Oh, dear. It's been nearly a month since my last post. Here are some of the things I've been working on in that time:
Our ducklings arrived on April 9th (12 Indian Runner Ducks, assorted colors, and 11 White Pekins). Two of the Runners died in the first couple of days, but the rest are doing great. The Pekins should be at market weight in about another month. We'll only be slaughtering enough males to bring us down to two or three, and we'll be keeping all of the females for breeding stock.
Something killed most of the Wyandotte chicks by reaching through the chicken wire and grabbing them. It couldn't get them out to eat, so it just kept killing. In one night, I lost 15 chicks leaving me with only 10. I think it was probably a coon, but I never caught anything in the live trap I set nearby. I surrounded the pasture pen with electric netting, and haven't lost any since.
April 28th, I moved the ducks out to the pasture. Since they require a higher protein feed than chicks, they couldn't share the pasture pen. My solution was to put the ducks within the electric netting surrounding the pen. They've settled in well and have learned to respect the electric wire. This is especially important for the Runners, since they will be one paddock ahead of the goats once they get big enough to be contained by the goat fencing.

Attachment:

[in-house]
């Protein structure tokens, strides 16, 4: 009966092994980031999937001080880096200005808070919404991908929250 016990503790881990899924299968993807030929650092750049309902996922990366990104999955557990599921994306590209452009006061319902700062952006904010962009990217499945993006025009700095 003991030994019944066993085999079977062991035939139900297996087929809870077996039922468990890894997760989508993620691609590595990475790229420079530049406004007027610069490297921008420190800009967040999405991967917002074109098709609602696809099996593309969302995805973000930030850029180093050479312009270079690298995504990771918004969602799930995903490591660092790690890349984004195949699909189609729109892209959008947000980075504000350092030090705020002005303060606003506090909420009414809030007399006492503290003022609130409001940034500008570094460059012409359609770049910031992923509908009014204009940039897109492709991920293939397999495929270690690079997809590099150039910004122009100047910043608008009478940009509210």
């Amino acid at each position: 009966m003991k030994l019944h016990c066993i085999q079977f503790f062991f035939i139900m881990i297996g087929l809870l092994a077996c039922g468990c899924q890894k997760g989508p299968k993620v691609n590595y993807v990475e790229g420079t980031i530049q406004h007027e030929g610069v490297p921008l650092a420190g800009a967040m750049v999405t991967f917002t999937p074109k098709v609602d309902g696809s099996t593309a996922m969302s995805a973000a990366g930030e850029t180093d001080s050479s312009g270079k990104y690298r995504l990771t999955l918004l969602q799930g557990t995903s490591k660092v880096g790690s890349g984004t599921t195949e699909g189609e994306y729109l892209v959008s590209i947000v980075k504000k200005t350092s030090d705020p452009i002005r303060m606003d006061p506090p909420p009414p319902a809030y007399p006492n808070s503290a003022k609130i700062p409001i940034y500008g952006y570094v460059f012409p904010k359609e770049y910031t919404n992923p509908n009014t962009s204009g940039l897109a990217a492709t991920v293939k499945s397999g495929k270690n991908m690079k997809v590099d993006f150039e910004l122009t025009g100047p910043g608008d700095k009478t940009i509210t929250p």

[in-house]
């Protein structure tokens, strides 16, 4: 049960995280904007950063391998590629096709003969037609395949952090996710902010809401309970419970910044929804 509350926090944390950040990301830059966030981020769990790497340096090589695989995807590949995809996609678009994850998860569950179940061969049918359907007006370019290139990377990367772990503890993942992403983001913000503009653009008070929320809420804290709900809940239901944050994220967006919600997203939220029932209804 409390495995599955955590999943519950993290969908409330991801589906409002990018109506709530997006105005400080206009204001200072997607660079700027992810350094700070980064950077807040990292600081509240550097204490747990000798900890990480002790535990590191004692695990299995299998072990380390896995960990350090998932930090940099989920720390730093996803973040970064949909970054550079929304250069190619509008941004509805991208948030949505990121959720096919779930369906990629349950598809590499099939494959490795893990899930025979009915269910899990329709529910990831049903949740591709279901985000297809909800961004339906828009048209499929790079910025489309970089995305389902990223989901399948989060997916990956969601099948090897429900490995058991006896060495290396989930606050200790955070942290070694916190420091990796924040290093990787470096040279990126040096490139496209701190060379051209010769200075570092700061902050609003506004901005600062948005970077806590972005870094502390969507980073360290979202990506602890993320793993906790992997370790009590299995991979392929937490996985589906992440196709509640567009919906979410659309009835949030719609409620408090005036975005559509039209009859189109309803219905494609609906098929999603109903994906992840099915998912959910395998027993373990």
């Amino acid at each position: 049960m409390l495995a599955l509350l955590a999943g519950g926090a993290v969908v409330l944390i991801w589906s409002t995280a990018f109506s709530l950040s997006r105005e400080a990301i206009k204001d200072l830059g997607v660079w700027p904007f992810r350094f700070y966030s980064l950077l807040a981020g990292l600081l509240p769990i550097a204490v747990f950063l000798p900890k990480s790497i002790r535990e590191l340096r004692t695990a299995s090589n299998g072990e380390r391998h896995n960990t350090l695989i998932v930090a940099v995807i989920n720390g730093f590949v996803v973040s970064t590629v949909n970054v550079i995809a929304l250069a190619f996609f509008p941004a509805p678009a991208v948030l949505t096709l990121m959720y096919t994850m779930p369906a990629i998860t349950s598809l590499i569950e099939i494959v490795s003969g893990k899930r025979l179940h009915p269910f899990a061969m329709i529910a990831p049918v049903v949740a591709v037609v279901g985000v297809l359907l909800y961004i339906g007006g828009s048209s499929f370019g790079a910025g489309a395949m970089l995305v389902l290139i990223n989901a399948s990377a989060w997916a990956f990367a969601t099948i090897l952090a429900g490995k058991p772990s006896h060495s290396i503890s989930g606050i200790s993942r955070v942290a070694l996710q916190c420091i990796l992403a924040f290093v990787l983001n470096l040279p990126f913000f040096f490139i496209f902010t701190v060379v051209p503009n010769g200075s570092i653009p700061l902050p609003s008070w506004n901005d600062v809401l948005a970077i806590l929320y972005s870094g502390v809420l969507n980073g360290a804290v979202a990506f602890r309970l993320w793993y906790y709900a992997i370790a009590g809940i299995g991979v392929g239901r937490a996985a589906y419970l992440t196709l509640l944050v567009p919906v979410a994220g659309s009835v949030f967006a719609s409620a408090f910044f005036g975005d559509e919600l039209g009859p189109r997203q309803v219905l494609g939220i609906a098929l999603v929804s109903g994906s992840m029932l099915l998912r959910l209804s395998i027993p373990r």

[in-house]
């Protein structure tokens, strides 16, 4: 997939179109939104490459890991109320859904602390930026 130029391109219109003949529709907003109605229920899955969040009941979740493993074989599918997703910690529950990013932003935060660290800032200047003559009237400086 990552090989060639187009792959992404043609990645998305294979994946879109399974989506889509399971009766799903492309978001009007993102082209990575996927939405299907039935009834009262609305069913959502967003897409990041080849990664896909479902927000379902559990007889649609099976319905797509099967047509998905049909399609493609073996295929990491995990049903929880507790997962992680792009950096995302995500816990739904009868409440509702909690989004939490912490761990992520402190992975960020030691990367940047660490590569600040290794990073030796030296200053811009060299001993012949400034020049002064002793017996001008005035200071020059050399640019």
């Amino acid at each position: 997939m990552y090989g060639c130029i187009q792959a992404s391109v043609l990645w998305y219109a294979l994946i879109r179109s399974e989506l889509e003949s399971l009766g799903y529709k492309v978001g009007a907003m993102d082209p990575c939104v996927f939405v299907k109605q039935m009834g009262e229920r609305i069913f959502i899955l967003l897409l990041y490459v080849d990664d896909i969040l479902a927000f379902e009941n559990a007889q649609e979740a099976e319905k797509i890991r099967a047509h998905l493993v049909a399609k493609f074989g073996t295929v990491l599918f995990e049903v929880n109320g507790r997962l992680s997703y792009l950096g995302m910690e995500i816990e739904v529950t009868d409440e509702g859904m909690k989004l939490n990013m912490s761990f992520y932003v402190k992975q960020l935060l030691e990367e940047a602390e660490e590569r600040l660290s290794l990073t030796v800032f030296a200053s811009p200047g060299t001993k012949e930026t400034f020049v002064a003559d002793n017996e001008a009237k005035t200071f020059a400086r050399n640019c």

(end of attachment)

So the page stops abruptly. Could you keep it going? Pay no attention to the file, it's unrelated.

I got a good start on the back fence a few weeks ago, but haven't gotten around to stretching it. It's a good thing, too, because there was a storm a few days ago that dropped a large, heavy branch right on my fenceline. I would have been very upset to have to rebuild that fence so soon after putting it up. At this point, all I need to do is to pound in a bunch of staples, stretch the fence, attach it to the T-posts, and hang the two gates. That sounds like a lot, but most of it goes pretty quickly. Hammering the staples is the most time-consuming; once that's finished, the rest should flow together in just a few days.
Skills, people, skills. Practical skills.
5 days ago